The LA Times reports: "President Obama plans to announce a troop reduction in Afghanistan that Pentagon and other administration officials say is expected to bring home about 10,000 personnel by the end of the year." (hat tip: Memeorandum)
But don't haul out the "Mission Accomplished" banners just yet-- The Cato Institute's Christopher Preble takes the announcement with a grain of salt, as every critical thinker should take any announcement from any politician, especially Barack Obama:
"...we should not allow this speculation over troop numbers to distract us from the bigger picture. Even if by the end of 2012 the size of the U.S. military presence is reduced by 30,000 (and I’m not holding my breath), that would still leave more than twice as many troops as were there in January 2009 when Obama took office."
In fact, even after withdrawing 30,000 troops, which is the most aggressive option Obama is likely to announce, there will still be nearly 70,000 troops left in Afghanistan in 2013-- and the criminally uncritical mainstream media is already laughably daring to call this an Afghanistan "pull out" and "drawdown" in its headlines. Here's your new president, same as the old president.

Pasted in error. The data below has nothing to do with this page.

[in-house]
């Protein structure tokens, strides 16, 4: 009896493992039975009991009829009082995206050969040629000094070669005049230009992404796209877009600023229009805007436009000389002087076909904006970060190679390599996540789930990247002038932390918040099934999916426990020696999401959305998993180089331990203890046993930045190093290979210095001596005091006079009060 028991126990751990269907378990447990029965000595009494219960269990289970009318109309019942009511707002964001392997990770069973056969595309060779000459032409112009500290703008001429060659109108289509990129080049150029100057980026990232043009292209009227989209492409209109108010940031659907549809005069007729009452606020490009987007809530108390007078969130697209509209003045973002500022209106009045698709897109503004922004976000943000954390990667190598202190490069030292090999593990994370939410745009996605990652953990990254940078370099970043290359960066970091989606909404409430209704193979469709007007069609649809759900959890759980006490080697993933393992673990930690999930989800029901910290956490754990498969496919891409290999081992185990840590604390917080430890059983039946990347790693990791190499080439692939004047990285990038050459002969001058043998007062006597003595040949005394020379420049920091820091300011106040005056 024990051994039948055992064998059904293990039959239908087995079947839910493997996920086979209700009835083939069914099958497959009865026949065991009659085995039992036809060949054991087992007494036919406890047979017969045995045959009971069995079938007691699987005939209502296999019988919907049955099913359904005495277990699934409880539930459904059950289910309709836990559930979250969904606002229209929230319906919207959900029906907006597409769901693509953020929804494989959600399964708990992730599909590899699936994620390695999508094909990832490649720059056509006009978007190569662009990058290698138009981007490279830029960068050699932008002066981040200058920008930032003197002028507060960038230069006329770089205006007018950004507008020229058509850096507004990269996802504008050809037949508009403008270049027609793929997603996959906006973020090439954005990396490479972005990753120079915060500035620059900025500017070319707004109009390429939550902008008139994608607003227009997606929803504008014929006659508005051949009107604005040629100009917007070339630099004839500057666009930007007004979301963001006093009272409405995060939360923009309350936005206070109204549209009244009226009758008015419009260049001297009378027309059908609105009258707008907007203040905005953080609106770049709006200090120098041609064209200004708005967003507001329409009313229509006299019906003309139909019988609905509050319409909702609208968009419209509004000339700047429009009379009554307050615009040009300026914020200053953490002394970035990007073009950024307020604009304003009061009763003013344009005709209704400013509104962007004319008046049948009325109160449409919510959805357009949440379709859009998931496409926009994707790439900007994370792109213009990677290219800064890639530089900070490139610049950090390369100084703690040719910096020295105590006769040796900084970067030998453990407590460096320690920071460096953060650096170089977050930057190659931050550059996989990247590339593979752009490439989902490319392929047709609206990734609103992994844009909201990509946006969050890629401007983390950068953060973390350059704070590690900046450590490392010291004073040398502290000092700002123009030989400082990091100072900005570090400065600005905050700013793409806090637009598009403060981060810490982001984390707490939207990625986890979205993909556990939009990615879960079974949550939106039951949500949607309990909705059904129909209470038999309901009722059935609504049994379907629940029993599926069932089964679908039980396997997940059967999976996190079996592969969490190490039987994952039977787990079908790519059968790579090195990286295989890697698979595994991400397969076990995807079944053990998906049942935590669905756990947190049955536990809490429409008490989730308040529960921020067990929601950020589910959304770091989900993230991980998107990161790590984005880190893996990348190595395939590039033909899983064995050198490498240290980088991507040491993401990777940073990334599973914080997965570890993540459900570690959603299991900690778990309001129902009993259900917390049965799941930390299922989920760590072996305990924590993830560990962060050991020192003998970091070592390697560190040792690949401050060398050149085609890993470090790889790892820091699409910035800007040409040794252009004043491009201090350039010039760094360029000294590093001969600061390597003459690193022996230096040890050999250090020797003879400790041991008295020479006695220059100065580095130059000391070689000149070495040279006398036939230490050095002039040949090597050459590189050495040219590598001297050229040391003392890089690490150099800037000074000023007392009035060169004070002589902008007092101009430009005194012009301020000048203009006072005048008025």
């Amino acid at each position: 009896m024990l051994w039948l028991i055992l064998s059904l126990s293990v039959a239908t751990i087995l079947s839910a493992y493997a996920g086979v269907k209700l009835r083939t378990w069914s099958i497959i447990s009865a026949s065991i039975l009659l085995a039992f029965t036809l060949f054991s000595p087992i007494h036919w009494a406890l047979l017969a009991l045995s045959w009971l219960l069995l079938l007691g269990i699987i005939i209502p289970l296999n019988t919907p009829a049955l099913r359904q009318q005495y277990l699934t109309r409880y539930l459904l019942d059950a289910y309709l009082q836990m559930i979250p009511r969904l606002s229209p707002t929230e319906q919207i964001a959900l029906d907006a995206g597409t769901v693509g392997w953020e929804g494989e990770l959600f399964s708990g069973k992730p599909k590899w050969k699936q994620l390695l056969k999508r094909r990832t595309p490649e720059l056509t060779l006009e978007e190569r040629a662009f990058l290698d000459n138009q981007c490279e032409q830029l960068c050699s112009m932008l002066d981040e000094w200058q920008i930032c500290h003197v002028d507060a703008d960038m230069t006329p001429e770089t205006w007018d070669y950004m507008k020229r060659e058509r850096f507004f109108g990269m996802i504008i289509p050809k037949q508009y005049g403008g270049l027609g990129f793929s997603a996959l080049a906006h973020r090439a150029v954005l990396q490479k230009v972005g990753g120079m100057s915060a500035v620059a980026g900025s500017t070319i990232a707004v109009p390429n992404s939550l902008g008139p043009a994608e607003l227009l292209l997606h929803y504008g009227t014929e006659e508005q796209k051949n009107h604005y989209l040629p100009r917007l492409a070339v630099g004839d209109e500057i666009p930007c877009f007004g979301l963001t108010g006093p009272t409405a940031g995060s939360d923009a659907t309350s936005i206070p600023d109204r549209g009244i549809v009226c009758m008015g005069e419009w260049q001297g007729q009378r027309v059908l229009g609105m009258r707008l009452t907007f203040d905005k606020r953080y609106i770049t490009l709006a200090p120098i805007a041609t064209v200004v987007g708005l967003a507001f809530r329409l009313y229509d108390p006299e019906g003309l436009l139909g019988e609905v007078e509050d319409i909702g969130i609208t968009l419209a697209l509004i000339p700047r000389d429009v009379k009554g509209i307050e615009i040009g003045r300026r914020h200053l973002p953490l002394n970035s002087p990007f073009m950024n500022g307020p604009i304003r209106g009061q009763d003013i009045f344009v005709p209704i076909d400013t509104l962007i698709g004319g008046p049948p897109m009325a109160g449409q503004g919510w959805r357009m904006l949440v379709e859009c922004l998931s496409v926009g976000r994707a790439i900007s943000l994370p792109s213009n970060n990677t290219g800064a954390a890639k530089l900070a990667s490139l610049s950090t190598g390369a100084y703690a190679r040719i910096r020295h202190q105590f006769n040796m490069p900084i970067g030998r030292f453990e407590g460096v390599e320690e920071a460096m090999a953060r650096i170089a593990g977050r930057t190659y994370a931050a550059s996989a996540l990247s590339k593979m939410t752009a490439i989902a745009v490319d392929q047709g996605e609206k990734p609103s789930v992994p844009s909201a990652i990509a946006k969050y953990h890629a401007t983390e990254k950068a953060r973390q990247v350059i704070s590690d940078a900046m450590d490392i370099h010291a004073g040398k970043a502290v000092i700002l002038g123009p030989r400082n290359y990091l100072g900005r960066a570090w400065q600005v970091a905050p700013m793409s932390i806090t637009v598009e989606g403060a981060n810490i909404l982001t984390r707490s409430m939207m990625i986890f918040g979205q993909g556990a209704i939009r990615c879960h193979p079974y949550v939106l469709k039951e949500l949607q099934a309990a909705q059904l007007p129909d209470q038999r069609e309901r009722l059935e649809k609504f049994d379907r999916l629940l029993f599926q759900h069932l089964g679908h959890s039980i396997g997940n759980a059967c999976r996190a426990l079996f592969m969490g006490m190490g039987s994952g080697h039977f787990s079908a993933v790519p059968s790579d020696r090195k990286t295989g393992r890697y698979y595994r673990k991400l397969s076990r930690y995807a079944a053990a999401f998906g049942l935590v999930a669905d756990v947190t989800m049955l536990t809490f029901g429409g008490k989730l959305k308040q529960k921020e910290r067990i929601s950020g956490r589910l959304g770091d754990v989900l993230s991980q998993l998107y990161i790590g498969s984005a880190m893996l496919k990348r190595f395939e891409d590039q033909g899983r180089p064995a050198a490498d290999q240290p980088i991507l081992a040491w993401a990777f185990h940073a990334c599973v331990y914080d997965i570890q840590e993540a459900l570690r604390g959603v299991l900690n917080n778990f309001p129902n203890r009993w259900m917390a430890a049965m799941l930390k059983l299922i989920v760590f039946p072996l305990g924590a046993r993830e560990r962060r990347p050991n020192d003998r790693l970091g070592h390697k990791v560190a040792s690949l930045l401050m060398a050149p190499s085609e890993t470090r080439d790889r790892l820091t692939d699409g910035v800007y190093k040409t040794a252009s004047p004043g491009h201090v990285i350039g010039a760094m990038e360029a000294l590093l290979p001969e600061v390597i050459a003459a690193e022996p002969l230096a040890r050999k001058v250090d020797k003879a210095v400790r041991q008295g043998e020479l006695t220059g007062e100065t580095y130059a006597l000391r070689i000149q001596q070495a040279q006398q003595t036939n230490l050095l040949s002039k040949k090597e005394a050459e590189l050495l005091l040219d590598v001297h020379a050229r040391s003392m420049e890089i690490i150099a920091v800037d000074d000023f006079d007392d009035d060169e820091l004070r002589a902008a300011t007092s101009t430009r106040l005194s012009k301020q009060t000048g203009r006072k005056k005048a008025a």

Glenn Greenwald correctly notes (h/t: m) the Orwellian lie in calling this a withdrawal: "That's what 'withdrawal' means in American political parlance: doubling the number of troops fighting a foreign war over the course of four years." Remember, comrade: "WAR IS PEACE. FREEDOM IS SLAVERY. IGNORANCE IS STRENGTH. [OBAMA IS CHANGE.]"
And can any observer not see parallels to grand fiscal policy pronouncements about drastic budget cuts, using numbers that seem really big, but are dwarfed by the amount of money still being spent in excess of what we can afford to spend? Contrary to the prevailing politicalspeak, overspending your budget by a little less is not "saving" money.
Likewise, bringing home some troops after sending in so many tens of thousands as Obama has done for two years now should not qualify the president for any amount praise from an honest antiwar movement, nor does it rectify the Nobel Prize Committee's pitiful gaffe in awarding Barack Obama a peace prize. It looks like their experiment in preemptive peace was about as successful as Bush's experiment in preemptive war.
Editor in Chief, THL
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